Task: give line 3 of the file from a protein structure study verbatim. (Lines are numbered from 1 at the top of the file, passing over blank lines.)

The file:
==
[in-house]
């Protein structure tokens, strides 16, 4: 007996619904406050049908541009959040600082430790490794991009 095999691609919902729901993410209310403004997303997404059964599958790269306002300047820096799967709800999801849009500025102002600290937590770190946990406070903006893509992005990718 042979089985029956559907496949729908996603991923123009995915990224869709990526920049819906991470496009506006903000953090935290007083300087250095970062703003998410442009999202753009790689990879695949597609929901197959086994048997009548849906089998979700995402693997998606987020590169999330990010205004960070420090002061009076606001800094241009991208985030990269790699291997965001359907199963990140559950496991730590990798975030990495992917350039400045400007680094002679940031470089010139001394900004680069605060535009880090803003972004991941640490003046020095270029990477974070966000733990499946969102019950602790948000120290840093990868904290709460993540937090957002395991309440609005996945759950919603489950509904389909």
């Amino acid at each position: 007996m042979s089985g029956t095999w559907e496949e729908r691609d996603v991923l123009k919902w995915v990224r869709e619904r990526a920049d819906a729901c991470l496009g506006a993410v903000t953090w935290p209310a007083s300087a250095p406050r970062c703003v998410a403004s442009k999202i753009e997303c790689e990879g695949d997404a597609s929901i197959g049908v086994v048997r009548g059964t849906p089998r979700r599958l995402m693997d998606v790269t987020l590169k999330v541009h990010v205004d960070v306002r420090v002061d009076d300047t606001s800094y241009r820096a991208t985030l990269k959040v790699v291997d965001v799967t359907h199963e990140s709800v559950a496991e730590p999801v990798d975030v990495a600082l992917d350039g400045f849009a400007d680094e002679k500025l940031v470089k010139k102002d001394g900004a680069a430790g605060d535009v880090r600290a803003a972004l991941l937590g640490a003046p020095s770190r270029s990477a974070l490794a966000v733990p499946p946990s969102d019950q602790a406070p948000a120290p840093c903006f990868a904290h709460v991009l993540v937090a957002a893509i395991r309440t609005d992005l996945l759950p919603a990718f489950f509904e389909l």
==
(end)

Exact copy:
């Amino acid at each position: 007996m042979s089985g029956t095999w559907e496949e729908r691609d996603v991923l123009k919902w995915v990224r869709e619904r990526a920049d819906a729901c991470l496009g506006a993410v903000t953090w935290p209310a007083s300087a250095p406050r970062c703003v998410a403004s442009k999202i753009e997303c790689e990879g695949d997404a597609s929901i197959g049908v086994v048997r009548g059964t849906p089998r979700r599958l995402m693997d998606v790269t987020l590169k999330v541009h990010v205004d960070v306002r420090v002061d009076d300047t606001s800094y241009r820096a991208t985030l990269k959040v790699v291997d965001v799967t359907h199963e990140s709800v559950a496991e730590p999801v990798d975030v990495a600082l992917d350039g400045f849009a400007d680094e002679k500025l940031v470089k010139k102002d001394g900004a680069a430790g605060d535009v880090r600290a803003a972004l991941l937590g640490a003046p020095s770190r270029s990477a974070l490794a966000v733990p499946p946990s969102d019950q602790a406070p948000a120290p840093c903006f990868a904290h709460v991009l993540v937090a957002a893509i395991r309440t609005d992005l996945l759950p919603a990718f489950f509904e389909l």